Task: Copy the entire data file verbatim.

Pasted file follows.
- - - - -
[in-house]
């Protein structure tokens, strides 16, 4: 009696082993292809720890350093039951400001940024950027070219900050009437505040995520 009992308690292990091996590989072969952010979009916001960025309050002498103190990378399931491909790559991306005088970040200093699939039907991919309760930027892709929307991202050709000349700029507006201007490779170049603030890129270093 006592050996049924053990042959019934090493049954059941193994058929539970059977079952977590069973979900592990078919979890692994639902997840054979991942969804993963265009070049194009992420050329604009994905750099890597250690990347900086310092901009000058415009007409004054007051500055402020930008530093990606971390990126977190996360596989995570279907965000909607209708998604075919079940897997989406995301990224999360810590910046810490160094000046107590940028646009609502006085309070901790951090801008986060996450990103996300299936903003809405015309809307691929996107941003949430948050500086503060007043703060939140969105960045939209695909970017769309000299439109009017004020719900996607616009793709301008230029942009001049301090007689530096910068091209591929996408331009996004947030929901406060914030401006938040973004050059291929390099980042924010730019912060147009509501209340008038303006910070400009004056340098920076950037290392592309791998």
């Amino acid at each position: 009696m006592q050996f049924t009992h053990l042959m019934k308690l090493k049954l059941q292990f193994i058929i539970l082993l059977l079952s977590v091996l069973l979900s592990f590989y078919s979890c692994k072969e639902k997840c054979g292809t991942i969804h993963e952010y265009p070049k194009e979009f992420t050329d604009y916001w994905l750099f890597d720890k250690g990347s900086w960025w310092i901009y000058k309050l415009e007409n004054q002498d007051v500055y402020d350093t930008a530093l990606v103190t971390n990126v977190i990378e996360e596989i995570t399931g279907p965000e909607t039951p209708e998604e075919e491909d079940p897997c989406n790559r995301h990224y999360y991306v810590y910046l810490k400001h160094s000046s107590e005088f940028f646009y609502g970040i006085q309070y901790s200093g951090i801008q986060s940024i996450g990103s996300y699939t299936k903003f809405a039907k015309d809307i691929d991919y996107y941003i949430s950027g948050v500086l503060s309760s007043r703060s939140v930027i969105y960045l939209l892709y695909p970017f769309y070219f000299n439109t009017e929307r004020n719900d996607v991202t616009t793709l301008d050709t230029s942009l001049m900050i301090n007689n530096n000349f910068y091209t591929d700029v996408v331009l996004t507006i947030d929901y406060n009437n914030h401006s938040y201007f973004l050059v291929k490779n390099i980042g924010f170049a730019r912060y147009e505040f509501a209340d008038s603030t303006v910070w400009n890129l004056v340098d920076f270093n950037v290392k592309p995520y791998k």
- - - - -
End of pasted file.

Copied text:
[in-house]
């Protein structure tokens, strides 16, 4: 009696082993292809720890350093039951400001940024950027070219900050009437505040995520 009992308690292990091996590989072969952010979009916001960025309050002498103190990378399931491909790559991306005088970040200093699939039907991919309760930027892709929307991202050709000349700029507006201007490779170049603030890129270093 006592050996049924053990042959019934090493049954059941193994058929539970059977079952977590069973979900592990078919979890692994639902997840054979991942969804993963265009070049194009992420050329604009994905750099890597250690990347900086310092901009000058415009007409004054007051500055402020930008530093990606971390990126977190996360596989995570279907965000909607209708998604075919079940897997989406995301990224999360810590910046810490160094000046107590940028646009609502006085309070901790951090801008986060996450990103996300299936903003809405015309809307691929996107941003949430948050500086503060007043703060939140969105960045939209695909970017769309000299439109009017004020719900996607616009793709301008230029942009001049301090007689530096910068091209591929996408331009996004947030929901406060914030401006938040973004050059291929390099980042924010730019912060147009509501209340008038303006910070400009004056340098920076950037290392592309791998």
């Amino acid at each position: 009696m006592q050996f049924t009992h053990l042959m019934k308690l090493k049954l059941q292990f193994i058929i539970l082993l059977l079952s977590v091996l069973l979900s592990f590989y078919s979890c692994k072969e639902k997840c054979g292809t991942i969804h993963e952010y265009p070049k194009e979009f992420t050329d604009y916001w994905l750099f890597d720890k250690g990347s900086w960025w310092i901009y000058k309050l415009e007409n004054q002498d007051v500055y402020d350093t930008a530093l990606v103190t971390n990126v977190i990378e996360e596989i995570t399931g279907p965000e909607t039951p209708e998604e075919e491909d079940p897997c989406n790559r995301h990224y999360y991306v810590y910046l810490k400001h160094s000046s107590e005088f940028f646009y609502g970040i006085q309070y901790s200093g951090i801008q986060s940024i996450g990103s996300y699939t299936k903003f809405a039907k015309d809307i691929d991919y996107y941003i949430s950027g948050v500086l503060s309760s007043r703060s939140v930027i969105y960045l939209l892709y695909p970017f769309y070219f000299n439109t009017e929307r004020n719900d996607v991202t616009t793709l301008d050709t230029s942009l001049m900050i301090n007689n530096n000349f910068y091209t591929d700029v996408v331009l996004t507006i947030d929901y406060n009437n914030h401006s938040y201007f973004l050059v291929k490779n390099i980042g924010f170049a730019r912060y147009e505040f509501a209340d008038s603030t303006v910070w400009n890129l004056v340098d920076f270093n950037v290392k592309p995520y791998k």